Award Date

Spring 2010

Degree Type

Thesis

Degree Name

Master of Science in Health Physics

Department

Health Physics and Diagnostic Sciences

Advisor 1

Phillip Patton, Committee Chair

First Committee Member

Steen Madsen

Second Committee Member

Ralf Sudowe

Graduate Faculty Representative

Merrill Landers

Number of Pages

87

Abstract

Many people can spend a few days with an acute form of sinusitis, a stuffy nose, or sinus congestion that inhibits their ability to smell, but there are fourteen million Americans over the age of fifty that suffer from some form of chronic olfactory dysfunction. Some neurological disorders such as Parkinson's disease and Alzheimer's disease have demonstrated that olfactory dysfunction is a frequent and early sign. While these diseases have no known cure, there are medicines that exist to slow the progression of such debilitating illnesses. By identifying such diseases in their early stages, we can improve the quality of life for millions of people throughout the world. This research project will begin to open the doors for more investigation into the relationship of olfaction and Parkinson's disease, Alzheimer's disease, and even epilepsy by the development of an fMRI olfactory stimulation protocol. This protocol successfully identified the olfactory regions of the brain of normal patients.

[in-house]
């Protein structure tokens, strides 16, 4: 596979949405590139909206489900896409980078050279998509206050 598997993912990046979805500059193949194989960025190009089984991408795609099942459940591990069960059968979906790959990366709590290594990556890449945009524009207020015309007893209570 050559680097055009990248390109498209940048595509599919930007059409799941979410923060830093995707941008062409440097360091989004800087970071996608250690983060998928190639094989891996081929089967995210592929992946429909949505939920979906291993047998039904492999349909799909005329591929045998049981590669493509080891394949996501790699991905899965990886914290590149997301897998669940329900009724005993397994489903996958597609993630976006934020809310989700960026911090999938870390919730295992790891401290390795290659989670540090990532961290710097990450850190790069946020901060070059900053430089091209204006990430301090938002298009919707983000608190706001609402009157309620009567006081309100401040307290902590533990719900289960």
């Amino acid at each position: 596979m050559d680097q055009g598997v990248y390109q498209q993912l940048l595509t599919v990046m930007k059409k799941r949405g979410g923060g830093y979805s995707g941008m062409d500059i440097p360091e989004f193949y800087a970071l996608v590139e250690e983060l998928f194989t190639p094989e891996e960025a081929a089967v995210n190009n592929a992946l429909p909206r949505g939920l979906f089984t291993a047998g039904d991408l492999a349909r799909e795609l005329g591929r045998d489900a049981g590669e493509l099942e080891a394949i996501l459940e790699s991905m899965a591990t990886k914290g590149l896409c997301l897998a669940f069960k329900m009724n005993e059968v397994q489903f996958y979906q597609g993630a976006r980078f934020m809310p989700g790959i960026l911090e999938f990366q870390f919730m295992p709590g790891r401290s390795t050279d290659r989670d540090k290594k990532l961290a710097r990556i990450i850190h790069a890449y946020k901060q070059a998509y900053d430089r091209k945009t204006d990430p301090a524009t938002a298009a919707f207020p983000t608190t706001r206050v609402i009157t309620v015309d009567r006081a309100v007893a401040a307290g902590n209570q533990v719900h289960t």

Keywords

Alzheimer's; BOLD imaging; Functional MRI; Olfactory; Parkinson's; Smell test

Disciplines

Neurosciences | Radiology

Language

English


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